Some time after losing her husband Tane to illness in 2020, Wairoa-based artist Joanne Tokona’s practice evolved into painting large-scale, expressionist works.
The move to working with large-scale canvases freed up the act of painting for Tokona, whose exhibition The Face of My Space opens at Wairoa Museum today.
“I put a lot of energy into my work,” she says.
“It’s very physical and the scale of it lends itself to the work. With the scale, you throw yourself into it. You’re in it, you’re immersed.”
The pictured work is a 6mx2m landscape. Suspended by wires the work is a free-standing wall.
“People can touch it and walk around it,” says Tokona.
“It’s more like an installation.”
Physicality in the painting can be felt in the fluidity of ruched, veined, muscular landforms, the boiling river, the livid sky in which clouds part to reveal a vaguely human-form while, almost obscured in the flux, is a house at the foot of the hills. Everything is in upheaval. It’s almost fitting the painting had to be transported by horse-float to the gallery.
Tokona gave up full-time art teaching at the beginning of the year to devote more time to painting. And drumming. She plays drums with two covers bands and an originals band. Tane, too, was a drummer and performed with David Kilgour and The Heavy Eights.
“My husband was quite big in the Dunedin music scene,” says Tokona.
The artist and the drummer met at Dunedin venue The Empire when Tane performed there with The Strange Loves. They married three months later.
“This is a grieving process for me. We were together for 27 years. We were very close. His death was a total shock. No one got to say goodbye. I carried on teaching for a few months then I couldn’t do it. I began painting large-scale works during lockdown.
“It had to be big because everything has been big. Everything since that time has been massive. I couldn’t carry on with small works”
She also began to play on the 1965 Rogers drum kit Tane had set up.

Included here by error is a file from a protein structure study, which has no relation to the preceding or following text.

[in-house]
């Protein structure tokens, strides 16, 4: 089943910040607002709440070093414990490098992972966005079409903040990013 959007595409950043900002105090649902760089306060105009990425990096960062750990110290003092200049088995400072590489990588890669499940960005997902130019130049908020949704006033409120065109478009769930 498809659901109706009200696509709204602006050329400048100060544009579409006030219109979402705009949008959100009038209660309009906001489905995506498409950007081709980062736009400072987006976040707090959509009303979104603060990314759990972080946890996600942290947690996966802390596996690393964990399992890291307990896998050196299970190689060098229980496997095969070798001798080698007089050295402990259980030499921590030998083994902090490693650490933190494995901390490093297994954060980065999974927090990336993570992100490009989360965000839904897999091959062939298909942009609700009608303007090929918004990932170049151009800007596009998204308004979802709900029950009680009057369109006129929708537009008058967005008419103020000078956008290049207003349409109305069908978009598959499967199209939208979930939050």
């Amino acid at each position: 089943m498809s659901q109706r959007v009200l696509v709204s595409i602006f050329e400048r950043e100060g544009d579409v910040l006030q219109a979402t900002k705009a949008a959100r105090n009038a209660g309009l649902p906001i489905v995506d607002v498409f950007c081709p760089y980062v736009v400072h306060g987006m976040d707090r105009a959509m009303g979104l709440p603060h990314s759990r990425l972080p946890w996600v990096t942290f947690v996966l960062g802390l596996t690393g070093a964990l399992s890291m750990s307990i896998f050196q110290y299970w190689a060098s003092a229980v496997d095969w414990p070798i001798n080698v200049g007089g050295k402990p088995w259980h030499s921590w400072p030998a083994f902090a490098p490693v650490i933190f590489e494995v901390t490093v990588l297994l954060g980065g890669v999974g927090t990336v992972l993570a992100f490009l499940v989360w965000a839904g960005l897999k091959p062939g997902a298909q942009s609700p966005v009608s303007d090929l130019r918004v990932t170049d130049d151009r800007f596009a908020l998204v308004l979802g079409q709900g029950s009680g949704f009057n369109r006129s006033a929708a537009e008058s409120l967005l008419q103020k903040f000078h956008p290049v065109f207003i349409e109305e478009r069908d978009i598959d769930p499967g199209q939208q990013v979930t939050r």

“David helped me. I sent him clips of me on the drums. Now I get my hands into the paint and use my hands as brushes. Quite often I’ll drum, go and paint then drum and then paint some more.
“And surfing. That is a neat thing to do after drumming. That all flows into the painting. To be fit for drumming, the surfing works. They’re all very in the moment.”
That must be both therapeutic and emotionally painful.
“It’s life,” says Tokona.
“What Tane had was terminal. How it ended was horrific for family and friends. No one could say goodbye. I’ve used these things to deal with it myself. As soon as you go to the water it’s a healing thing. So is the music. Musicians come to the house. Music is a collective thing.”
Prior to taking a more physical and experimental approach to painting, Tokona’s work was more structural, she says.
“At art school I did a lot of illustrative work and portraiture. It was kind of abstraction mixed with portraiture. I painted portraits a lot as my kids grew up.”
“This is when I was a young mother, inspired to illustrate my whanau and extended whanau — their beliefs, place in environment — slices of domestic moments from a bi-cultural perspective,” writes Tokona elsewhere.
In her school teaching life, Tokona was the first Maori dean at Oamaru’s Waitahi Boys High where Tane took on the role of kaitiaki.
When Tane and a mate went to Wairoa on a hunting trip, Tane fell in love with the place. When he returned to Wairoa with Joanne she fell in love with it too and landed a job as art teacher for years 7 and 8 at Wairoa College.
“With the support from this community and with the drumming and surfing it’s been amazing,” she says.